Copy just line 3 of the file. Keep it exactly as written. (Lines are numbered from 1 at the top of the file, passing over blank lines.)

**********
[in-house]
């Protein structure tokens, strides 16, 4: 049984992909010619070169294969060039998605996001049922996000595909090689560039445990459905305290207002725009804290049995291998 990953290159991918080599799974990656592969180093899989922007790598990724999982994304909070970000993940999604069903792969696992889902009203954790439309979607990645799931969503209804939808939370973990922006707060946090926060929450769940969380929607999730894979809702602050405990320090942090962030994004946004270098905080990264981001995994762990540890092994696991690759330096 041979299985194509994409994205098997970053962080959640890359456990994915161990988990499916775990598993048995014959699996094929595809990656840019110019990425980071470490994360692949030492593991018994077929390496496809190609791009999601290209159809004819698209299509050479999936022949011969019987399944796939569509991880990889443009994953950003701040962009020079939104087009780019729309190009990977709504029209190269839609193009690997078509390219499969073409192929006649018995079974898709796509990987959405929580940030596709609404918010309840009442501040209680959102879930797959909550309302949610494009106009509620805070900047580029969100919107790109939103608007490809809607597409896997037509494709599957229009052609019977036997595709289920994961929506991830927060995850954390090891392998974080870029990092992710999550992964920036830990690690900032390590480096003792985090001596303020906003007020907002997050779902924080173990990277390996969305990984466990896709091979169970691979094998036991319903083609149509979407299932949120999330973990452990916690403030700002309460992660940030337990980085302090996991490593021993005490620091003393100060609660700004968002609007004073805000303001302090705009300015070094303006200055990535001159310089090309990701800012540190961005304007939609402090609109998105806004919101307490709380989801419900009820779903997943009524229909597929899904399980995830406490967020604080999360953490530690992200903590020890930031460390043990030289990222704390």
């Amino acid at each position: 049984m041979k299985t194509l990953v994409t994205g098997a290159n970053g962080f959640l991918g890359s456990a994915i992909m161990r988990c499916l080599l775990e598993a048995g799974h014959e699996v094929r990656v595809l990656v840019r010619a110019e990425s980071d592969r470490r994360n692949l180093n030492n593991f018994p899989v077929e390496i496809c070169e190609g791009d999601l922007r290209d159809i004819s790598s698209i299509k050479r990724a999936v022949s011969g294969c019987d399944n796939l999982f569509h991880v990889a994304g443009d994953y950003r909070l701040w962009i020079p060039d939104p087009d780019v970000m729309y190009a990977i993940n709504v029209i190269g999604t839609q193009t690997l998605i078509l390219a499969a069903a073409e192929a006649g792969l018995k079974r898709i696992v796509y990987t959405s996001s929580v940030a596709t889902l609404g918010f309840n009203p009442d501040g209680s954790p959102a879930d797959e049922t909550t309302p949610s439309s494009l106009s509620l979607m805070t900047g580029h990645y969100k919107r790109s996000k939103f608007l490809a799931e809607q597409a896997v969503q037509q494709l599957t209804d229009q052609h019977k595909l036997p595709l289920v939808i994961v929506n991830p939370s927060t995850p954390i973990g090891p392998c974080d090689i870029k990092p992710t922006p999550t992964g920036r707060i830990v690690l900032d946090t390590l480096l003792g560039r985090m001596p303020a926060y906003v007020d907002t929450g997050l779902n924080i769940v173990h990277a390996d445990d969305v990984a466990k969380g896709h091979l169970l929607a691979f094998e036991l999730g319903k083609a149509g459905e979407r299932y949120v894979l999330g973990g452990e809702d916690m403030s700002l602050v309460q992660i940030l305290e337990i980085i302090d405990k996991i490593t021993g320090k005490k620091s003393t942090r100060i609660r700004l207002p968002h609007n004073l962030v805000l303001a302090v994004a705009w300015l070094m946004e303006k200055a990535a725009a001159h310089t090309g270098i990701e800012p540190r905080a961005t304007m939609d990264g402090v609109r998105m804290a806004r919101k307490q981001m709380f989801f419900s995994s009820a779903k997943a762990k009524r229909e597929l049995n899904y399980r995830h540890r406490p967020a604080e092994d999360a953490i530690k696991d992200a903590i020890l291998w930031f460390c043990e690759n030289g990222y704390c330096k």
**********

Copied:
């Amino acid at each position: 049984m041979k299985t194509l990953v994409t994205g098997a290159n970053g962080f959640l991918g890359s456990a994915i992909m161990r988990c499916l080599l775990e598993a048995g799974h014959e699996v094929r990656v595809l990656v840019r010619a110019e990425s980071d592969r470490r994360n692949l180093n030492n593991f018994p899989v077929e390496i496809c070169e190609g791009d999601l922007r290209d159809i004819s790598s698209i299509k050479r990724a999936v022949s011969g294969c019987d399944n796939l999982f569509h991880v990889a994304g443009d994953y950003r909070l701040w962009i020079p060039d939104p087009d780019v970000m729309y190009a990977i993940n709504v029209i190269g999604t839609q193009t690997l998605i078509l390219a499969a069903a073409e192929a006649g792969l018995k079974r898709i696992v796509y990987t959405s996001s929580v940030a596709t889902l609404g918010f309840n009203p009442d501040g209680s954790p959102a879930d797959e049922t909550t309302p949610s439309s494009l106009s509620l979607m805070t900047g580029h990645y969100k919107r790109s996000k939103f608007l490809a799931e809607q597409a896997v969503q037509q494709l599957t209804d229009q052609h019977k595909l036997p595709l289920v939808i994961v929506n991830p939370s927060t995850p954390i973990g090891p392998c974080d090689i870029k990092p992710t922006p999550t992964g920036r707060i830990v690690l900032d946090t390590l480096l003792g560039r985090m001596p303020a926060y906003v007020d907002t929450g997050l779902n924080i769940v173990h990277a390996d445990d969305v990984a466990k969380g896709h091979l169970l929607a691979f094998e036991l999730g319903k083609a149509g459905e979407r299932y949120v894979l999330g973990g452990e809702d916690m403030s700002l602050v309460q992660i940030l305290e337990i980085i302090d405990k996991i490593t021993g320090k005490k620091s003393t942090r100060i609660r700004l207002p968002h609007n004073l962030v805000l303001a302090v994004a705009w300015l070094m946004e303006k200055a990535a725009a001159h310089t090309g270098i990701e800012p540190r905080a961005t304007m939609d990264g402090v609109r998105m804290a806004r919101k307490q981001m709380f989801f419900s995994s009820a779903k997943a762990k009524r229909e597929l049995n899904y399980r995830h540890r406490p967020a604080e092994d999360a953490i530690k696991d992200a903590i020890l291998w930031f460390c043990e690759n030289g990222y704390c330096k």